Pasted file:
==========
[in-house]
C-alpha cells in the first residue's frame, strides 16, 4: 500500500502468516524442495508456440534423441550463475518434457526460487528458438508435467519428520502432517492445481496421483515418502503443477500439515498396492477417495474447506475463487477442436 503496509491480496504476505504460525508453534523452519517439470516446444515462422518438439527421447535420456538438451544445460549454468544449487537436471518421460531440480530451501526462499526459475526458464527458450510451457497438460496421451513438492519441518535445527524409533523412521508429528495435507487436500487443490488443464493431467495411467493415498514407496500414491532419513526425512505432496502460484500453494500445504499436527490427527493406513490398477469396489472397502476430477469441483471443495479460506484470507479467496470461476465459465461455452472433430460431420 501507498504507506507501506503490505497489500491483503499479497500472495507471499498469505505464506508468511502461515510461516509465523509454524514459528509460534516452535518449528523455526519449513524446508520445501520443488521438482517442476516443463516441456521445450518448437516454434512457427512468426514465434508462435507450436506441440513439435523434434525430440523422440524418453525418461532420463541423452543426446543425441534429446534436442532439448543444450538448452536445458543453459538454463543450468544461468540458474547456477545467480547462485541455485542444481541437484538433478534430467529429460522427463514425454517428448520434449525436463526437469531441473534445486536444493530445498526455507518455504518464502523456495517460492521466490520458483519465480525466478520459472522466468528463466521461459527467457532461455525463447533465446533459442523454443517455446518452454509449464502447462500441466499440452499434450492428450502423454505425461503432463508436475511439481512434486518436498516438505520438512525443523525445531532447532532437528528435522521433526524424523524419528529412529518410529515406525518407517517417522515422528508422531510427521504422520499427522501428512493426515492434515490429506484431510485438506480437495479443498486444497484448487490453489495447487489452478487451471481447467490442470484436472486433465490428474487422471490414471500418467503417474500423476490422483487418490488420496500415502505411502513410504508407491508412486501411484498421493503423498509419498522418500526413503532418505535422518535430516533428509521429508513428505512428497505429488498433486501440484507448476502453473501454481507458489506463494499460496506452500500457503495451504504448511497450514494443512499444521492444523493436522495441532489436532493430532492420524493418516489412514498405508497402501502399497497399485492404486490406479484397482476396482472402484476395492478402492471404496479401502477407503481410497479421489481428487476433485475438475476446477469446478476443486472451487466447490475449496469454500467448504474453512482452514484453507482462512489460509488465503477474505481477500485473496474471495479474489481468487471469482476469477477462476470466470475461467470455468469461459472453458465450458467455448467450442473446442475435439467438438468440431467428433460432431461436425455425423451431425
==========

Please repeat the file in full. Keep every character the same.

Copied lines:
[in-house]
C-alpha cells in the first residue's frame, strides 16, 4: 500500500502468516524442495508456440534423441550463475518434457526460487528458438508435467519428520502432517492445481496421483515418502503443477500439515498396492477417495474447506475463487477442436 503496509491480496504476505504460525508453534523452519517439470516446444515462422518438439527421447535420456538438451544445460549454468544449487537436471518421460531440480530451501526462499526459475526458464527458450510451457497438460496421451513438492519441518535445527524409533523412521508429528495435507487436500487443490488443464493431467495411467493415498514407496500414491532419513526425512505432496502460484500453494500445504499436527490427527493406513490398477469396489472397502476430477469441483471443495479460506484470507479467496470461476465459465461455452472433430460431420 501507498504507506507501506503490505497489500491483503499479497500472495507471499498469505505464506508468511502461515510461516509465523509454524514459528509460534516452535518449528523455526519449513524446508520445501520443488521438482517442476516443463516441456521445450518448437516454434512457427512468426514465434508462435507450436506441440513439435523434434525430440523422440524418453525418461532420463541423452543426446543425441534429446534436442532439448543444450538448452536445458543453459538454463543450468544461468540458474547456477545467480547462485541455485542444481541437484538433478534430467529429460522427463514425454517428448520434449525436463526437469531441473534445486536444493530445498526455507518455504518464502523456495517460492521466490520458483519465480525466478520459472522466468528463466521461459527467457532461455525463447533465446533459442523454443517455446518452454509449464502447462500441466499440452499434450492428450502423454505425461503432463508436475511439481512434486518436498516438505520438512525443523525445531532447532532437528528435522521433526524424523524419528529412529518410529515406525518407517517417522515422528508422531510427521504422520499427522501428512493426515492434515490429506484431510485438506480437495479443498486444497484448487490453489495447487489452478487451471481447467490442470484436472486433465490428474487422471490414471500418467503417474500423476490422483487418490488420496500415502505411502513410504508407491508412486501411484498421493503423498509419498522418500526413503532418505535422518535430516533428509521429508513428505512428497505429488498433486501440484507448476502453473501454481507458489506463494499460496506452500500457503495451504504448511497450514494443512499444521492444523493436522495441532489436532493430532492420524493418516489412514498405508497402501502399497497399485492404486490406479484397482476396482472402484476395492478402492471404496479401502477407503481410497479421489481428487476433485475438475476446477469446478476443486472451487466447490475449496469454500467448504474453512482452514484453507482462512489460509488465503477474505481477500485473496474471495479474489481468487471469482476469477477462476470466470475461467470455468469461459472453458465450458467455448467450442473446442475435439467438438468440431467428433460432431461436425455425423451431425